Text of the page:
You’ll Always Be My Forever

Lindsay Stanford
Lindsay Stanford

I saw a picture of you last night
and now I can’t get you out of my head.

You’re still the same green-grey eyes,
the crooked smile, the hair falling
in your face like you haven’t combed since I left.
Maybe no one’s there to brush anymore, no one
to pull your hair back, run their fingers
through the curls, kiss
the tender baby hairs at your temple.

When I saw the picture, I heard your voice,
the way you used to know what I was thinking
by the way my eyebrows furrowed
or the unconscious bite of my lip.
The tendencies I never noticed, even in myself.

My mother always told me you looked different
in every photograph—as if she could see your transformation
before the changes even began. As if she knew
who you’d become.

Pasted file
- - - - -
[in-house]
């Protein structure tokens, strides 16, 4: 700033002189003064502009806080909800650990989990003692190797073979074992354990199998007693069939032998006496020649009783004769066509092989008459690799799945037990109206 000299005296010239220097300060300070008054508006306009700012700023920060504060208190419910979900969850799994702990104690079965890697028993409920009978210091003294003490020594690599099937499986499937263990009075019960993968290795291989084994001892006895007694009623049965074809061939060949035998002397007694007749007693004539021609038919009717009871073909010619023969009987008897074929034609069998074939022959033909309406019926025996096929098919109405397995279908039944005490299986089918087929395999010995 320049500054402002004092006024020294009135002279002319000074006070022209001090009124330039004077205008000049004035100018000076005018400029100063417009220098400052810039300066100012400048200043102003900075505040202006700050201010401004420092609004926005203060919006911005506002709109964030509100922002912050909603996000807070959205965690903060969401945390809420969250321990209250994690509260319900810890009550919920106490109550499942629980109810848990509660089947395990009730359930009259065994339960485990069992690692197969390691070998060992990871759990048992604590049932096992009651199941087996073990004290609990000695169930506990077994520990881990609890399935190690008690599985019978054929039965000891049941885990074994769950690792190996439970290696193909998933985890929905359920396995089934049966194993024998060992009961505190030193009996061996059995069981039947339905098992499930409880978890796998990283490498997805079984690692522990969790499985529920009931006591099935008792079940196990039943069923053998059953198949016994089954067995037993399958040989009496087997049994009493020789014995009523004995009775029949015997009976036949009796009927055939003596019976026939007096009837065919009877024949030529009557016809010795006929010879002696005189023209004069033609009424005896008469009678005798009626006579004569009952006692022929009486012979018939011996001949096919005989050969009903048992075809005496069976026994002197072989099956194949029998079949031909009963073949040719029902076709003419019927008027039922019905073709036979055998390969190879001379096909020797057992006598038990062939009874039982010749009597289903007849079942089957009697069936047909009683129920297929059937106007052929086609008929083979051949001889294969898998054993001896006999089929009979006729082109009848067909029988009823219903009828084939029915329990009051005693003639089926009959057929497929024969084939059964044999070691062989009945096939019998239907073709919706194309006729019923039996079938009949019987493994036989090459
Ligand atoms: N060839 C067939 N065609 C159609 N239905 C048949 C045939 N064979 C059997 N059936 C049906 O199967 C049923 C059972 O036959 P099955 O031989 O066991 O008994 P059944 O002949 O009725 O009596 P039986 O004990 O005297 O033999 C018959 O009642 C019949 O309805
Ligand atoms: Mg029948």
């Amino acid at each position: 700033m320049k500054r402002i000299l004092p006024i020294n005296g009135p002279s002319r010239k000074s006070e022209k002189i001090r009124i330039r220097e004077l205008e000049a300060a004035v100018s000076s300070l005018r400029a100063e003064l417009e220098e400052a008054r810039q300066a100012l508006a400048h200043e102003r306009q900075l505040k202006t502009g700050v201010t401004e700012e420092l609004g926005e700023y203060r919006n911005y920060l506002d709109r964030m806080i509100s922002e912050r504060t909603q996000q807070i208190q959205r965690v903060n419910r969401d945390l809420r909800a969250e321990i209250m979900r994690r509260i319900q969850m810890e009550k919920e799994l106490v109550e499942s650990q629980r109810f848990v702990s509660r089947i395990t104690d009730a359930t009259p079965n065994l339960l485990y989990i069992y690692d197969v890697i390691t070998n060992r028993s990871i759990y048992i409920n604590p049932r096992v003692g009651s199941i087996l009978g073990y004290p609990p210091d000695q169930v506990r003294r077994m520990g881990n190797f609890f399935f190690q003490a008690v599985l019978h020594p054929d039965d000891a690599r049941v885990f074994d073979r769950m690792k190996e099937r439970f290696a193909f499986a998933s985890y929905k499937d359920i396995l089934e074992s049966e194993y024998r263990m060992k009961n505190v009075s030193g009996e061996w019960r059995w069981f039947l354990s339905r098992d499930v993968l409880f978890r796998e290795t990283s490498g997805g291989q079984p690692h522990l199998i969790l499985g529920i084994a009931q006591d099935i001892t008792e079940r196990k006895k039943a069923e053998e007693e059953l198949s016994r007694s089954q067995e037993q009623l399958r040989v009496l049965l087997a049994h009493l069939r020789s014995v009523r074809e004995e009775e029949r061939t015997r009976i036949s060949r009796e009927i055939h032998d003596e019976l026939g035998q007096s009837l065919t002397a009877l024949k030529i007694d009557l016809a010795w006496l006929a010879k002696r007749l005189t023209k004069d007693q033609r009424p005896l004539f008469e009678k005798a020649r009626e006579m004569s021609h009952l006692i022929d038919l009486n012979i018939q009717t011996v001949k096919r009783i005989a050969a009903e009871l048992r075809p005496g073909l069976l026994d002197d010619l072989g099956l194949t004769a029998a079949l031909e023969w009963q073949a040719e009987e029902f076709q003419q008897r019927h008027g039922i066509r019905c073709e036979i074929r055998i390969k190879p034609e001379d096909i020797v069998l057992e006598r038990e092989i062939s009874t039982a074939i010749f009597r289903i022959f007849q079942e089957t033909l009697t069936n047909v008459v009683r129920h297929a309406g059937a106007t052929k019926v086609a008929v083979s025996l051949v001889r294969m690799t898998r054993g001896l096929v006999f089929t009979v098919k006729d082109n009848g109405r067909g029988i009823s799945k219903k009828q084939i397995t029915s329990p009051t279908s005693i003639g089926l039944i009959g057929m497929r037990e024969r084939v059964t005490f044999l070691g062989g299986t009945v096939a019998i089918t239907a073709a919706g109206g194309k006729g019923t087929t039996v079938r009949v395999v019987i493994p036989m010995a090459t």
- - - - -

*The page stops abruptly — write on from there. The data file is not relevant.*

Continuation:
That you’d run.

But she never imagined I’d be the one
to leave. That I was the one in the photographs
shifting with every frame.

I called you last night. Because I saw the picture,
because I wanted to know if your voice still sounded
like Saturday mornings with closed blinds,
an old truck with the windows down on the highway
in the sticky-hot Western sun. Yes, you did.

Your voice brought me to all the places I’d been searching for,
all the places I’d been pretending not to miss.

You’re still the green-grey eyes, the laugh
that warms me. You’re still the unbrushed hair.

And I promise I’ll run my fingers through the tangles.
Promise I’ll kiss every lonely strand,
every broken follicle.

Until you can taste the forever on my lips. TC mark
 


This poem is featured in Marisa Donnelly’s book, Somewhere on a Highway, available here.

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